[ This blog is dedicated to tracking my most recent publications. Subscribe to the feed to keep up with all the science stories I write! ]
Part 4 of my 4-part series on black holes for Medium members is up; part 1 is here, part 2 is here, and part 3 is here. If enough of you read, they may keep me around to write more, so please read and share! And yes, the title is a John Donne reference, because I was an English minor and am required to make literary references as often as I can get away with.
The discovery that black holes emit particles and might eventually evaporate threw theoretical physics into chaos. Here’s why.
Hawking ended up being one of the very rare ALS patients to survive the condition, at the eventual cost of being confined to a wheelchair and communicating primarily through a computer. And his work on black holes — along with the work of a small handful of other physicists — opened up a new field of research in quantum gravity.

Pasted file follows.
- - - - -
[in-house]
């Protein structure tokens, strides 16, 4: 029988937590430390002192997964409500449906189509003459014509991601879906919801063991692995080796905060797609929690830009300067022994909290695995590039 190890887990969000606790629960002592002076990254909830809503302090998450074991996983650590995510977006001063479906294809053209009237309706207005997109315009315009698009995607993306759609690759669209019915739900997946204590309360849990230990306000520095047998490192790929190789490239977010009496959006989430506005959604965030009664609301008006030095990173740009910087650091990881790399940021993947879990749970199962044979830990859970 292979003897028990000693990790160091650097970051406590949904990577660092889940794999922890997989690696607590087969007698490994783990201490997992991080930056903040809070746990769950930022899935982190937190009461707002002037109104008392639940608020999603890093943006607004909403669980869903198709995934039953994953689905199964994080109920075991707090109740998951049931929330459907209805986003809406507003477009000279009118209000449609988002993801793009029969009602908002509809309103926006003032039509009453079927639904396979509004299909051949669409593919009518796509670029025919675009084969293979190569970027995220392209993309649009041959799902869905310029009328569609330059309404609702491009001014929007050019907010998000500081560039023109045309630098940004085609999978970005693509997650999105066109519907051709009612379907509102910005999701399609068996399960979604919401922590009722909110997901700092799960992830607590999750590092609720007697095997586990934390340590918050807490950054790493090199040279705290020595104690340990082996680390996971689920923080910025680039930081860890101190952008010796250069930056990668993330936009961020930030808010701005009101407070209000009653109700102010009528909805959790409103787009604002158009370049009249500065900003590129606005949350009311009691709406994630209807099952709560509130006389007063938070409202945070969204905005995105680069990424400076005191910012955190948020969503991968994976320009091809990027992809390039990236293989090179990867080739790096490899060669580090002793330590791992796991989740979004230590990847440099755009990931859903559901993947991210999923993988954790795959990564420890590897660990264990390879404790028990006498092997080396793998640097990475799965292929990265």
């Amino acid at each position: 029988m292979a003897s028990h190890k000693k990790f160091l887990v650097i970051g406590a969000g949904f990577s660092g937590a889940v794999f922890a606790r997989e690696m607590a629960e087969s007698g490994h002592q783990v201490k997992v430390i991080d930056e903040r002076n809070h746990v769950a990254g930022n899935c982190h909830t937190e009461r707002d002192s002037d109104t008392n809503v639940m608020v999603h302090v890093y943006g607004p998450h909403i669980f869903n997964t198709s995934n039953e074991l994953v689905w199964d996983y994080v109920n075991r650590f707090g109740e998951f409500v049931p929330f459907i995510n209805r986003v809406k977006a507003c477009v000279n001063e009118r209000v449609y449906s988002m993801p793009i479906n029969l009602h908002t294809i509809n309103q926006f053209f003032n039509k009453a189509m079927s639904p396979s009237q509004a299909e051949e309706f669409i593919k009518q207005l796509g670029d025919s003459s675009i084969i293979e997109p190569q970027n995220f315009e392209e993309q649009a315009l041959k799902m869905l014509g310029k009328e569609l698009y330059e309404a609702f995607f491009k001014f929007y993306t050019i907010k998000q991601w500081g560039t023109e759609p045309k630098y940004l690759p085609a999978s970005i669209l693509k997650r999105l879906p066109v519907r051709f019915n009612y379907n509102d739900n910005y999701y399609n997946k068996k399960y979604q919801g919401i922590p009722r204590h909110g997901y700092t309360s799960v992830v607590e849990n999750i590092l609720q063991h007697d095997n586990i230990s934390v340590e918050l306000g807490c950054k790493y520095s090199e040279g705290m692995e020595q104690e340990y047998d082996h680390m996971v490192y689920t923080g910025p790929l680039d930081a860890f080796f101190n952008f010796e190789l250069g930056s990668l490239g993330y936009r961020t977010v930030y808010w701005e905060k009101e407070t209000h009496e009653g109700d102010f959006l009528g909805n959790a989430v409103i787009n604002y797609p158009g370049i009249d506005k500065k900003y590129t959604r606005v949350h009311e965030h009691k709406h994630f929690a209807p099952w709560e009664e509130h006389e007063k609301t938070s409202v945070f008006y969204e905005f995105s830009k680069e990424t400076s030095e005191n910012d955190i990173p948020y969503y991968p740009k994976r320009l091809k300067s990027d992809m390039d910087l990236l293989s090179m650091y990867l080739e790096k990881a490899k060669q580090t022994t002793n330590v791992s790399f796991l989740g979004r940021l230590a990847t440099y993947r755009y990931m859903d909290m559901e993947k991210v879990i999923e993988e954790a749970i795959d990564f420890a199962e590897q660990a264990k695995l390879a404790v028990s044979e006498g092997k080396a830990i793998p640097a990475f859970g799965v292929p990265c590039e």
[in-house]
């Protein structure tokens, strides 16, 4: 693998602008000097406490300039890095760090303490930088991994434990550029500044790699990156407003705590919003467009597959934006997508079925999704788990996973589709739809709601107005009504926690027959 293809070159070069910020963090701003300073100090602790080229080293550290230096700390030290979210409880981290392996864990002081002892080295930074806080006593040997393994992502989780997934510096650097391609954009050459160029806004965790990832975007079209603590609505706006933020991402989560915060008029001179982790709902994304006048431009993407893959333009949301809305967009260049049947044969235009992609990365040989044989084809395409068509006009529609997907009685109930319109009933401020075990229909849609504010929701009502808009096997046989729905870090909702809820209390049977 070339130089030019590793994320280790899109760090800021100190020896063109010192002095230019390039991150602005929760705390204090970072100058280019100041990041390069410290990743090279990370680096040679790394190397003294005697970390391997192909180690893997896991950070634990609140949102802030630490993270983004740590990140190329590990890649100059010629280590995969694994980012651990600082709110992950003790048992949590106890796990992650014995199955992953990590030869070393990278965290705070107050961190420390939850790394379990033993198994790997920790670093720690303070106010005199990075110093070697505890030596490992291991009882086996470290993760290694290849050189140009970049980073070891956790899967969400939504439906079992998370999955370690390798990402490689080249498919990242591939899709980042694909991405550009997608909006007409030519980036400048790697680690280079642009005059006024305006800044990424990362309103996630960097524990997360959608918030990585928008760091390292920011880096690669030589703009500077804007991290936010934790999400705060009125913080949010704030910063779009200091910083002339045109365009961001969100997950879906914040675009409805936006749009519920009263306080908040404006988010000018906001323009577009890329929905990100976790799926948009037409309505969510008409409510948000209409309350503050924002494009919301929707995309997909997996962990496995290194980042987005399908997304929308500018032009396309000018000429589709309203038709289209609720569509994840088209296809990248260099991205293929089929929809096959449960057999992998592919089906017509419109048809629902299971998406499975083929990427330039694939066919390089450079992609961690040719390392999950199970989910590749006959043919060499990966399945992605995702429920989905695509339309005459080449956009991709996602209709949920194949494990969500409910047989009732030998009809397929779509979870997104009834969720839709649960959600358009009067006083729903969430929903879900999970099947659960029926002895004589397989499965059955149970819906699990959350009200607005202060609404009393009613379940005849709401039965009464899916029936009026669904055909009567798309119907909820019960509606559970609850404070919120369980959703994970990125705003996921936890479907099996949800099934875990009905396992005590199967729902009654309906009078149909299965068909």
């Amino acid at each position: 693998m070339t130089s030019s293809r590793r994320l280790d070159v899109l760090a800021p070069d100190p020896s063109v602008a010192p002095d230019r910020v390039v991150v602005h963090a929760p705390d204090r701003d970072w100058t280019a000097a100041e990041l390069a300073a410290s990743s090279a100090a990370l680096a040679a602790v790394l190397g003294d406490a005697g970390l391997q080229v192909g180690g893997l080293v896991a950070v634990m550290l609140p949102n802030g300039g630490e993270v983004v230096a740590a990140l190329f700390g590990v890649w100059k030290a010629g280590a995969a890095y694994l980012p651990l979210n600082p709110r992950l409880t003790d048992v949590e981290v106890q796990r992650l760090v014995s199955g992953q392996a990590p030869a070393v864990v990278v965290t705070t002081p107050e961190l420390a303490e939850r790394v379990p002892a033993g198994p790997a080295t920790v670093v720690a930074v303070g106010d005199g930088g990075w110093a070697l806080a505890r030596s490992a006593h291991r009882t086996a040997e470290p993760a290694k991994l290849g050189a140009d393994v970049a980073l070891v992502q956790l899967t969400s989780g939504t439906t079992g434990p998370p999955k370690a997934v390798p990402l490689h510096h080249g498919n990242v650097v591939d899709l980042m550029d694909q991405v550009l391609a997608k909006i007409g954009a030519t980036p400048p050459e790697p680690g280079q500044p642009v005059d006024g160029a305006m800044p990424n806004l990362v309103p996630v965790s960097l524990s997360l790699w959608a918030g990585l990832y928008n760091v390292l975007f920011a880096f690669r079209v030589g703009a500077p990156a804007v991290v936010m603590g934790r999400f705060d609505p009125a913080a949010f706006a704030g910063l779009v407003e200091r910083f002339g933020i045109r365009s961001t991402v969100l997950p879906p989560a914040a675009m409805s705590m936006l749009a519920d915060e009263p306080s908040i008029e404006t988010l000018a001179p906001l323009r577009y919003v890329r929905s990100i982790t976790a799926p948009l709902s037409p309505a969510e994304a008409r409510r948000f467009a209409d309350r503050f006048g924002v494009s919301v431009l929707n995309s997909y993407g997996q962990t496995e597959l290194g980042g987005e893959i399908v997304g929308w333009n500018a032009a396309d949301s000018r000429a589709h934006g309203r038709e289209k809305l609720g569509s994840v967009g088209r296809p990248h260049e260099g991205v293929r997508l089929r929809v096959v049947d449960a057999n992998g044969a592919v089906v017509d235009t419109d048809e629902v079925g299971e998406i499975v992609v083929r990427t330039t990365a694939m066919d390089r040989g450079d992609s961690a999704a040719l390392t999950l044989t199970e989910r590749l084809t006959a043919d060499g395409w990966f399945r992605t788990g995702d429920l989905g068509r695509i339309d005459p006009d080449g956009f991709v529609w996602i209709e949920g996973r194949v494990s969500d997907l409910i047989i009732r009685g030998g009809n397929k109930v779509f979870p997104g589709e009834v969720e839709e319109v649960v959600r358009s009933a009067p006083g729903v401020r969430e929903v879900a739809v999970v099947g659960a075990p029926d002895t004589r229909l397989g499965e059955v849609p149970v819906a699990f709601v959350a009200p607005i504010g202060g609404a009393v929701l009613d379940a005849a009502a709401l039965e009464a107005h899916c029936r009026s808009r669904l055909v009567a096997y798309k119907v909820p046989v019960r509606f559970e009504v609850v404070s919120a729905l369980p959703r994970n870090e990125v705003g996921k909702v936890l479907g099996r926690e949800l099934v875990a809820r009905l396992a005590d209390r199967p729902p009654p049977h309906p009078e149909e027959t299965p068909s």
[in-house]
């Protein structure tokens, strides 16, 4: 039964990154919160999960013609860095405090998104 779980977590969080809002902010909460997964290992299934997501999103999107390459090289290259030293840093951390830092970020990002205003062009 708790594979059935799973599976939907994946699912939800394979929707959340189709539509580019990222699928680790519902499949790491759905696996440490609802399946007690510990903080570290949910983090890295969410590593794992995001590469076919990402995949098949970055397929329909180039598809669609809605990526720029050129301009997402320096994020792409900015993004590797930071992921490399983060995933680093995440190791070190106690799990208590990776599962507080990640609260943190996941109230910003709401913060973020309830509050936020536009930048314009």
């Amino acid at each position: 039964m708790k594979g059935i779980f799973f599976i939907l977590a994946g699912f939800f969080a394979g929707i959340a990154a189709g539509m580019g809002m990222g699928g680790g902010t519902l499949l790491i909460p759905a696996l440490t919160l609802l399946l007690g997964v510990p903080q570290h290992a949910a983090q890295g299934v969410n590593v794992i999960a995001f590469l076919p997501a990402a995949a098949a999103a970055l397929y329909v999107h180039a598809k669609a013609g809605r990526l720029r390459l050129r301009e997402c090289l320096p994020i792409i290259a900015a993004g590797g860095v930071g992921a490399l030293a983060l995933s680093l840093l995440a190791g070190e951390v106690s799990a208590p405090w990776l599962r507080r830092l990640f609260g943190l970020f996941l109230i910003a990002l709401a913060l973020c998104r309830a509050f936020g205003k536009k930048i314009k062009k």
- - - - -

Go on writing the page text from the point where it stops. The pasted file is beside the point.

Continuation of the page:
The most shocking discovery to come out of Hawking’s work: Black holes can emit radiation and can eventually evaporate.
Unfortunately for physicists, the radiation from a real black hole is too faint to be seen, and even a smaller black hole, like the ones seen by LIGO, would take a mind-blowingly long time to evaporate. However, the prediction of this Hawking radiation and death of black holes exposed a major problem in theoretical physics, one that is still unsolved today.